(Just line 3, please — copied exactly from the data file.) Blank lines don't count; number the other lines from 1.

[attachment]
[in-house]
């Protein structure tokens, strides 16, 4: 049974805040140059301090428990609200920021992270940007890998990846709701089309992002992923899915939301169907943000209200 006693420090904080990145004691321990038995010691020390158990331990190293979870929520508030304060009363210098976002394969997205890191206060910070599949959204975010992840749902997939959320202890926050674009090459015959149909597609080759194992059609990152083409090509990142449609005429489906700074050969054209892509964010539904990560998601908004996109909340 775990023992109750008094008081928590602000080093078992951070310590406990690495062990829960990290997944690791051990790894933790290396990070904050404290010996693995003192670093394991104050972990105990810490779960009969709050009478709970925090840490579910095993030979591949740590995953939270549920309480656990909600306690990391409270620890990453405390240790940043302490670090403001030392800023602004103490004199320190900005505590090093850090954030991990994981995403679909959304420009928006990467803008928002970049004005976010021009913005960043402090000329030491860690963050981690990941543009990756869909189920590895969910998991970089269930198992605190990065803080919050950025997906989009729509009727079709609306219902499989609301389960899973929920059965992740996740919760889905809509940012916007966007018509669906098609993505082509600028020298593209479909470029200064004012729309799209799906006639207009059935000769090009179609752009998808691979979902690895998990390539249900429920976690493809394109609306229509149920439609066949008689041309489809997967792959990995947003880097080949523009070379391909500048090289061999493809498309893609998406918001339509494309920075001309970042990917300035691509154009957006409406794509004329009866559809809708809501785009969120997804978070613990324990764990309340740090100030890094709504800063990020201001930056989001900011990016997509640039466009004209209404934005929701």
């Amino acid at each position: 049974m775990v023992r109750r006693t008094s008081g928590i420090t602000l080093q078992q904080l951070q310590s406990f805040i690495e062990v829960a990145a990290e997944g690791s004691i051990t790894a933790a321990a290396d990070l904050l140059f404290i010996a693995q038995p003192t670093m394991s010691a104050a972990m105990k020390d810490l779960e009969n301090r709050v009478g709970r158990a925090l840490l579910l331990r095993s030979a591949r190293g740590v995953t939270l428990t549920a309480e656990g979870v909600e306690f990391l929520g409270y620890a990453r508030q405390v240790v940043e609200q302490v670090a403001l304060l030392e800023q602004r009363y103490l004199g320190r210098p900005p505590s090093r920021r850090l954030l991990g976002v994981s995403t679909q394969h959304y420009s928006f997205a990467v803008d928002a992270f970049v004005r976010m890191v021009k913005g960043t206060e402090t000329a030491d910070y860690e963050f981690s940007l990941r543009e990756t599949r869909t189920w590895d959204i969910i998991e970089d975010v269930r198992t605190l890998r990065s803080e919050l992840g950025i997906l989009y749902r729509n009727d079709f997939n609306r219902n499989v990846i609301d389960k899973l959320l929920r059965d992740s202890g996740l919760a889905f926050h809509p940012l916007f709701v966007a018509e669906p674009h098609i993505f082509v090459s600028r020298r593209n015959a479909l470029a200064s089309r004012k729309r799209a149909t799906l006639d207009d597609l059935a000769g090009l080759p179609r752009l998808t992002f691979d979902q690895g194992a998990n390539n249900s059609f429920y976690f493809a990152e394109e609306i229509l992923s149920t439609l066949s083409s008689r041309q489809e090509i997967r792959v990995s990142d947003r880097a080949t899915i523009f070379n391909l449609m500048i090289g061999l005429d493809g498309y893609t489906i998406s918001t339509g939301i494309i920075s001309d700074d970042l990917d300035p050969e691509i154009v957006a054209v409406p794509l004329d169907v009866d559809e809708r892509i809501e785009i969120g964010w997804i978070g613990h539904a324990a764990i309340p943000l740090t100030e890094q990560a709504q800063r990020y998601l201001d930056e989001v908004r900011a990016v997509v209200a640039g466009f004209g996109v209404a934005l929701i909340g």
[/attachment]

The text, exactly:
């Amino acid at each position: 049974m775990v023992r109750r006693t008094s008081g928590i420090t602000l080093q078992q904080l951070q310590s406990f805040i690495e062990v829960a990145a990290e997944g690791s004691i051990t790894a933790a321990a290396d990070l904050l140059f404290i010996a693995q038995p003192t670093m394991s010691a104050a972990m105990k020390d810490l779960e009969n301090r709050v009478g709970r158990a925090l840490l579910l331990r095993s030979a591949r190293g740590v995953t939270l428990t549920a309480e656990g979870v909600e306690f990391l929520g409270y620890a990453r508030q405390v240790v940043e609200q302490v670090a403001l304060l030392e800023q602004r009363y103490l004199g320190r210098p900005p505590s090093r920021r850090l954030l991990g976002v994981s995403t679909q394969h959304y420009s928006f997205a990467v803008d928002a992270f970049v004005r976010m890191v021009k913005g960043t206060e402090t000329a030491d910070y860690e963050f981690s940007l990941r543009e990756t599949r869909t189920w590895d959204i969910i998991e970089d975010v269930r198992t605190l890998r990065s803080e919050l992840g950025i997906l989009y749902r729509n009727d079709f997939n609306r219902n499989v990846i609301d389960k899973l959320l929920r059965d992740s202890g996740l919760a889905f926050h809509p940012l916007f709701v966007a018509e669906p674009h098609i993505f082509v090459s600028r020298r593209n015959a479909l470029a200064s089309r004012k729309r799209a149909t799906l006639d207009d597609l059935a000769g090009l080759p179609r752009l998808t992002f691979d979902q690895g194992a998990n390539n249900s059609f429920y976690f493809a990152e394109e609306i229509l992923s149920t439609l066949s083409s008689r041309q489809e090509i997967r792959v990995s990142d947003r880097a080949t899915i523009f070379n391909l449609m500048i090289g061999l005429d493809g498309y893609t489906i998406s918001t339509g939301i494309i920075s001309d700074d970042l990917d300035p050969e691509i154009v957006a054209v409406p794509l004329d169907v009866d559809e809708r892509i809501e785009i969120g964010w997804i978070g613990h539904a324990a764990i309340p943000l740090t100030e890094q990560a709504q800063r990020y998601l201001d930056e989001v908004r900011a990016v997509v209200a640039g466009f004209g996109v209404a934005l929701i909340g």